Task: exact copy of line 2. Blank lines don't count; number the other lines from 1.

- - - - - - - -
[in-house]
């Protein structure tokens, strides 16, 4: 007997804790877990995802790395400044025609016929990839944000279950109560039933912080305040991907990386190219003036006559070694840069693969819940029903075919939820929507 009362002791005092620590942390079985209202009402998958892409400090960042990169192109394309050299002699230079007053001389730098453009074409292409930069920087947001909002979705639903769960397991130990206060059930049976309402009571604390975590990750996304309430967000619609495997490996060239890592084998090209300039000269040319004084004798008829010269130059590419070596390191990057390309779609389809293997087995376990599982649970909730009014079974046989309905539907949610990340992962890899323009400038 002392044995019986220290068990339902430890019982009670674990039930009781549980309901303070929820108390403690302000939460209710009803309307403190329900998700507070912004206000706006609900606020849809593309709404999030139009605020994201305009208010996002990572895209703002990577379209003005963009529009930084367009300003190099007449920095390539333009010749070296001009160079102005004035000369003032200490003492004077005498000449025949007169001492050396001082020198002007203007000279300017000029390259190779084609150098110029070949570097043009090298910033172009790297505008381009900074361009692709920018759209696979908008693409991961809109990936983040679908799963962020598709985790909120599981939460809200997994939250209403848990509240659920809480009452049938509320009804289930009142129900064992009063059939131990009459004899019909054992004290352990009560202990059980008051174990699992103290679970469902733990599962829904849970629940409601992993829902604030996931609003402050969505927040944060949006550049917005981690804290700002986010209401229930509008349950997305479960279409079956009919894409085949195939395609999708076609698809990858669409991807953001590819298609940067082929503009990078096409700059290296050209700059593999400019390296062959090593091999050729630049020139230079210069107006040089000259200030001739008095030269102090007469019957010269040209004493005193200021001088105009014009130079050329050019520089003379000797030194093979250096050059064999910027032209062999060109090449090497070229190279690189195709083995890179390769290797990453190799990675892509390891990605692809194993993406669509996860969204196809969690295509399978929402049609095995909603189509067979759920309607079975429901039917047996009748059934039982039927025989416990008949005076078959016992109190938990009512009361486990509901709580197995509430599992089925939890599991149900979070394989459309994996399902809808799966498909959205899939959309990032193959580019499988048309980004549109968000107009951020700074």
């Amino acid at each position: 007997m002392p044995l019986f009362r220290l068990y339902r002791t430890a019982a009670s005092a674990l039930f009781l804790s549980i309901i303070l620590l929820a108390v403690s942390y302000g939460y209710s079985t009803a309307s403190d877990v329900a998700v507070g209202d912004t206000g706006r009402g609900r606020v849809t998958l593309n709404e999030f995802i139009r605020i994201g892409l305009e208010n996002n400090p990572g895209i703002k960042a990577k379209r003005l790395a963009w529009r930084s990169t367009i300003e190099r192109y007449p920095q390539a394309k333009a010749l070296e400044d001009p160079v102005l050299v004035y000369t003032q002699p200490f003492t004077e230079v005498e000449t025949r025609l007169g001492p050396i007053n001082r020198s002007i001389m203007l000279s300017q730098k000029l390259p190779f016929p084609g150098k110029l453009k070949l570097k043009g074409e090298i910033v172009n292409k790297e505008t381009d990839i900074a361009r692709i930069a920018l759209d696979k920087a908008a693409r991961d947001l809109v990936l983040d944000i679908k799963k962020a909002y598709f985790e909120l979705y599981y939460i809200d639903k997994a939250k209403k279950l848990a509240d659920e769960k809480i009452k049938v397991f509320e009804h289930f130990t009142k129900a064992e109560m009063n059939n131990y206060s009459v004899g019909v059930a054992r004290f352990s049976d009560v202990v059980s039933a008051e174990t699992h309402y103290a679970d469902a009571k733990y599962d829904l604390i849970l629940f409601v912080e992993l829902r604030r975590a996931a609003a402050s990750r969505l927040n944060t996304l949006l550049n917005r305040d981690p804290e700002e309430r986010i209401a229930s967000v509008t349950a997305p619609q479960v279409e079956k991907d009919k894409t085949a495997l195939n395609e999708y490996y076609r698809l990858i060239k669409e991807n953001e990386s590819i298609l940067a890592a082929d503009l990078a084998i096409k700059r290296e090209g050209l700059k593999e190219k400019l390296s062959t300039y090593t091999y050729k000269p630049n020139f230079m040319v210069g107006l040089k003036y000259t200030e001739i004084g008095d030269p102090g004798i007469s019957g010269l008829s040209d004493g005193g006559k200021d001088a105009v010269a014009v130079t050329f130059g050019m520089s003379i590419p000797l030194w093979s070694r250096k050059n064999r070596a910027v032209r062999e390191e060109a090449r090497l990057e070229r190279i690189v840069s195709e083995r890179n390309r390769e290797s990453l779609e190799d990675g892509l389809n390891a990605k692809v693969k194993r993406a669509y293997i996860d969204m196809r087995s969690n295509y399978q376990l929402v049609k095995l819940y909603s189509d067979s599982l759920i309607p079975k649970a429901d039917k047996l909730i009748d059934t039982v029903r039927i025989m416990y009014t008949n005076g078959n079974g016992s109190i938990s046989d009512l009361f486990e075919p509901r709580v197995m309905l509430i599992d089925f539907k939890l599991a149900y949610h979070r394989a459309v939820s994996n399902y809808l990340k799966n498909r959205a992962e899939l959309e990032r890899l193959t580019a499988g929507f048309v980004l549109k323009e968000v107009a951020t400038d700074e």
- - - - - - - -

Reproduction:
């Protein structure tokens, strides 16, 4: 007997804790877990995802790395400044025609016929990839944000279950109560039933912080305040991907990386190219003036006559070694840069693969819940029903075919939820929507 009362002791005092620590942390079985209202009402998958892409400090960042990169192109394309050299002699230079007053001389730098453009074409292409930069920087947001909002979705639903769960397991130990206060059930049976309402009571604390975590990750996304309430967000619609495997490996060239890592084998090209300039000269040319004084004798008829010269130059590419070596390191990057390309779609389809293997087995376990599982649970909730009014079974046989309905539907949610990340992962890899323009400038 002392044995019986220290068990339902430890019982009670674990039930009781549980309901303070929820108390403690302000939460209710009803309307403190329900998700507070912004206000706006609900606020849809593309709404999030139009605020994201305009208010996002990572895209703002990577379209003005963009529009930084367009300003190099007449920095390539333009010749070296001009160079102005004035000369003032200490003492004077005498000449025949007169001492050396001082020198002007203007000279300017000029390259190779084609150098110029070949570097043009090298910033172009790297505008381009900074361009692709920018759209696979908008693409991961809109990936983040679908799963962020598709985790909120599981939460809200997994939250209403848990509240659920809480009452049938509320009804289930009142129900064992009063059939131990009459004899019909054992004290352990009560202990059980008051174990699992103290679970469902733990599962829904849970629940409601992993829902604030996931609003402050969505927040944060949006550049917005981690804290700002986010209401229930509008349950997305479960279409079956009919894409085949195939395609999708076609698809990858669409991807953001590819298609940067082929503009990078096409700059290296050209700059593999400019390296062959090593091999050729630049020139230079210069107006040089000259200030001739008095030269102090007469019957010269040209004493005193200021001088105009014009130079050329050019520089003379000797030194093979250096050059064999910027032209062999060109090449090497070229190279690189195709083995890179390769290797990453190799990675892509390891990605692809194993993406669509996860969204196809969690295509399978929402049609095995909603189509067979759920309607079975429901039917047996009748059934039982039927025989416990008949005076078959016992109190938990009512009361486990509901709580197995509430599992089925939890599991149900979070394989459309994996399902809808799966498909959205899939959309990032193959580019499988048309980004549109968000107009951020700074």